Published online at GlobalTVEdmonton.com on July 18, 2011.
Linda Hoang, Global News: Monday, July 18, 2011
Race Week Edmonton celebrations kick off
Race Week Edmonton celebrations officially launched on Monday with off-track activities scheduled throughout the week leading up to the Edmonton Indy.
“For fans and event goers it’s the perfect combination of on track excitement and off track parties,” said Anne Roy, general manager of the Indy.
“It’s going to be such a good race, all kinds of passing areas… the long straightaway is the longest in North America.”
Although there are no numbers on current ticket sales, Mayor Stephen Mandel said he’s heard good things.
“My understanding is ticket sales are going really well, there’s been lots of advertising, hopefully we’ll see big crowds out and Edmontonians will support the race,” Mandel said.
“Hopefully we’ll see a great race and that’s what people want, an exciting race, one that has lots of action to it.”
Race Week Edmonton is the local volunteer group promoting the Indy through a number of racing-themed events including a soap box derby, a Ford Family Fun Zone, a street festival, car show and more.
“We’re doing the Rice Howard Way Street Party where you’ll be able to do some tire changes and demonstrations there, the army will be there, AMA will be there with their hybid cars to talk about alternative energy, because fuel will change but racing will never go away,” said Richard Skermer, executive director of Race Week Edmonton.
“We’ll be racing with solar powered cars or hydrogen cars soon enough.”
Two Edmonton Transit Park and Ride locations are being planned for the Indy, compared to four from last year.
One will run from the Calder City Lot at 124 Street and 124 Avenue, the other shuttle from City Hall.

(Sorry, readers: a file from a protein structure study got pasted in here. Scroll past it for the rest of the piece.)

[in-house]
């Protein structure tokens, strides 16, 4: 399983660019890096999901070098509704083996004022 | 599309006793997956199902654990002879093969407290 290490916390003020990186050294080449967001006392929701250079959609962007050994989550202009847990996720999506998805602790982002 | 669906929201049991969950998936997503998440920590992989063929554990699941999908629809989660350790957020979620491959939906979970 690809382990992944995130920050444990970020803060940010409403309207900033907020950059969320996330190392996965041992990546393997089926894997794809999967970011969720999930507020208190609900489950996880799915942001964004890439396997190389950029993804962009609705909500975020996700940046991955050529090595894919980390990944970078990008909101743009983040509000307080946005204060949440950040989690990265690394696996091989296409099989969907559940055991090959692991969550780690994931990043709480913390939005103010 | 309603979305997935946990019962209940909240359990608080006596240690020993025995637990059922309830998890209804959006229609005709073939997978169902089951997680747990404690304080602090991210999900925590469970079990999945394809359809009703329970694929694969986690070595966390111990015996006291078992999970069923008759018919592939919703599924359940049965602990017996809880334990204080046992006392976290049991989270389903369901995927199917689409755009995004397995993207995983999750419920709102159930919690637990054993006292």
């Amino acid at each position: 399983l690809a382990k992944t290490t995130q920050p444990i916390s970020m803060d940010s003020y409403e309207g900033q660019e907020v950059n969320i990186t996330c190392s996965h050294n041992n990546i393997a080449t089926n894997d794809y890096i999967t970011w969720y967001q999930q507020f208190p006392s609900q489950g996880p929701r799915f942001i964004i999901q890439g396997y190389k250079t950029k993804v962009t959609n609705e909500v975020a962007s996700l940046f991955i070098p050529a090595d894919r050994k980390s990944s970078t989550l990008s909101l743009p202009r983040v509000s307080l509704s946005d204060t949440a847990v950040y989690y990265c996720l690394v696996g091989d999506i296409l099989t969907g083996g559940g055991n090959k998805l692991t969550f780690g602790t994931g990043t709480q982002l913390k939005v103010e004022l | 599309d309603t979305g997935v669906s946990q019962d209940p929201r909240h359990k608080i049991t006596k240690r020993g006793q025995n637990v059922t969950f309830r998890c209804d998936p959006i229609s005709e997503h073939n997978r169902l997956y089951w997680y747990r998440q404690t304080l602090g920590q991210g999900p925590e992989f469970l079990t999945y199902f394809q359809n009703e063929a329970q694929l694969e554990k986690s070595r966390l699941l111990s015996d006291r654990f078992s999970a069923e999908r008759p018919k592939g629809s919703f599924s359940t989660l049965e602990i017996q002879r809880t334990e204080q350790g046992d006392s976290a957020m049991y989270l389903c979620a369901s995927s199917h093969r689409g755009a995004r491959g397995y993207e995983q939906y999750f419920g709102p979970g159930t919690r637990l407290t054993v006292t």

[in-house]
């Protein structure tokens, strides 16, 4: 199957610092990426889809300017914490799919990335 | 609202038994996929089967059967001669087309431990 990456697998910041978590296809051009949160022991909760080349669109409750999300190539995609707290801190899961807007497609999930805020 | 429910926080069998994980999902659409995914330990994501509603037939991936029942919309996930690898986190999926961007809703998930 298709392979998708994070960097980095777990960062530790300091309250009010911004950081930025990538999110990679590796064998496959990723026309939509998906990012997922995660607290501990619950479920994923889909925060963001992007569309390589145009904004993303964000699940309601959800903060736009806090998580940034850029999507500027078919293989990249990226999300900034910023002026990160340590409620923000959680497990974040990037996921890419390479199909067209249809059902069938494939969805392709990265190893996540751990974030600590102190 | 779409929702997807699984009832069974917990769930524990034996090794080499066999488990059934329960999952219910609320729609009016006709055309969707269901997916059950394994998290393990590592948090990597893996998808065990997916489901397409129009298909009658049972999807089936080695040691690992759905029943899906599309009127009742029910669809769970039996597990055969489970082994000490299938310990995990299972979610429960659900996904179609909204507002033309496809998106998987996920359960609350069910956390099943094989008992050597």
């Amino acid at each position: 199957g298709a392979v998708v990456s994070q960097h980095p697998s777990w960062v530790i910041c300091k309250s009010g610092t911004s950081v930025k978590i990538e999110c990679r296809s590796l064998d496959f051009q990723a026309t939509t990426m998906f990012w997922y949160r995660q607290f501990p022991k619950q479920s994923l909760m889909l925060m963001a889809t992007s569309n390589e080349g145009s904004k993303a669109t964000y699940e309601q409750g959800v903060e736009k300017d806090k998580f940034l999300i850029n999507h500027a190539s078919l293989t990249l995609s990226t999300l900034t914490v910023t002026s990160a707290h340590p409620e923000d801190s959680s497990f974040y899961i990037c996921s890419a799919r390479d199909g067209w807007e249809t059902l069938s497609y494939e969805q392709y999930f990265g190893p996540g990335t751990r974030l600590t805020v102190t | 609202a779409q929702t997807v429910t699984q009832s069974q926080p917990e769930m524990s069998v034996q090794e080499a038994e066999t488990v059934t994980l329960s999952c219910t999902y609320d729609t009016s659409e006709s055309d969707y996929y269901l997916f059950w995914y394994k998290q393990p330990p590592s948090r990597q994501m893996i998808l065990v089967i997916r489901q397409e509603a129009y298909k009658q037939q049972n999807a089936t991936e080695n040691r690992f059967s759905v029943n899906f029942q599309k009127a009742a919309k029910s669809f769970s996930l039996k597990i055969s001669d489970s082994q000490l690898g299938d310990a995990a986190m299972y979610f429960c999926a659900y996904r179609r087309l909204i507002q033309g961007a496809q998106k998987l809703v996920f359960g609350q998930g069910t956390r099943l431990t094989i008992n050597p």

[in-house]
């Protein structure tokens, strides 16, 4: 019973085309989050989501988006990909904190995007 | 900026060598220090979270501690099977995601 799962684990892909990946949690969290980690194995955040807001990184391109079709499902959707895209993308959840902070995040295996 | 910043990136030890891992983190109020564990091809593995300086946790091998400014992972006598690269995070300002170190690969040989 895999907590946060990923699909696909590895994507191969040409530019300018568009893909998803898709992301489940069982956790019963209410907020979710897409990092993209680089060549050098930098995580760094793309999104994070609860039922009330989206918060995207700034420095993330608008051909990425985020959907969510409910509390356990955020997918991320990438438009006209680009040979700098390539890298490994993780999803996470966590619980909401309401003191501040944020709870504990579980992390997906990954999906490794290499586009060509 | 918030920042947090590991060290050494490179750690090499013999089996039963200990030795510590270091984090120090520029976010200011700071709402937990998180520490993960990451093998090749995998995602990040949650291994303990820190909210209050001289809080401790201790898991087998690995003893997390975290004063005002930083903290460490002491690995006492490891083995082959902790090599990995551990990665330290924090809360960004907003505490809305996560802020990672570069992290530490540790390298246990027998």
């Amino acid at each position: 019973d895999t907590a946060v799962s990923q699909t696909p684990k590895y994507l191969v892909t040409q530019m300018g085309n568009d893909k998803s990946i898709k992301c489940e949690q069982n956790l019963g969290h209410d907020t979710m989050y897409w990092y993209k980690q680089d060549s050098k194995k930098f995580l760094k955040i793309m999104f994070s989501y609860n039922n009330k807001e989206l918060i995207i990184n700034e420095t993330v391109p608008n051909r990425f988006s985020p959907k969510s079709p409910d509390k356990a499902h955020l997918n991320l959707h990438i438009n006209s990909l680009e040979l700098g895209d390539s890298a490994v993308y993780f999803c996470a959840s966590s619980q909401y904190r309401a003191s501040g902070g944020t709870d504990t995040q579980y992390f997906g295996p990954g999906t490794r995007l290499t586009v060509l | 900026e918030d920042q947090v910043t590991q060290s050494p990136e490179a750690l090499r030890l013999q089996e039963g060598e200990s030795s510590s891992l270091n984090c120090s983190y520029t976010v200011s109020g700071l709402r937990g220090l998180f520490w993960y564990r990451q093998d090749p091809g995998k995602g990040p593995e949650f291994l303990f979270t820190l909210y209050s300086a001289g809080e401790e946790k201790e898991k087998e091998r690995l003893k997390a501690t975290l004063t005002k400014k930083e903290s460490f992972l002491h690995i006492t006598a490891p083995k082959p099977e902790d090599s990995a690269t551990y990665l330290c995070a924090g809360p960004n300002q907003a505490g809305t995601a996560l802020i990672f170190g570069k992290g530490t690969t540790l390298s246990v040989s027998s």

Officials say Park and Ride usage had declined in recent years, which resulted in the drop in number of Park and Ride locations.
Another factor is that this year there will be one parking lot on site with about 900 parking spots.
Other local businesses in the area are also set to provide their own parking as they’ve done with past Indy events.
Officials say there will also be a looping shuttle that can take race goers to different sides of the track.
To offset traffic congestion at the end of race days, organizers say this year concerts will be held in the beer gardens, which will hopefully keep people on site longer.
Roy says a lot of work has been put into this year’s race and with a new track, a new promoter, and the week’s festivities, race fans are bound to have a great time.
“Over these 12 months, a lot has transpired. And look at where we are now,” Roy said. “Track preparations are in full swing and the City Centre Airport is a hub of activity.”
In previous Indy years, the city lost over $12 million. The new three year deal with Octane Motorsports limits the city’s contribution to the event.
Local business contributions are helping build a new $3 million track at the City Centre Airport.
The city will cover the rest, by turning the land into a parking lot after the race.
The city is also providing octane with $5.5 Million worth of sponsorship and $1.5 Million in free police, transit and other services to run the race until 2013.
As for the future of the Indy in Edmonton, Mandel says discussions have taken place but now is not the time to focus on that.
“We’ve had some discussions and ideas but let’s finish this race first and see how it goes, maybe it will stay in this location for a year and then we’ll look at moving it but there have to be some long-term solutions to it because the airport won’t be open and I’m not sure if people living there would want a race car going through the neighbourhood,” Mandel said. “We’re looking at a variety of things.”
Octane is hoping to replicate the success seen for Montreal’s Grand Prix, a profitable event that draws considerable publicity and brings more than $80 million in economic benefit.
The Indy runs July 22 to the 24.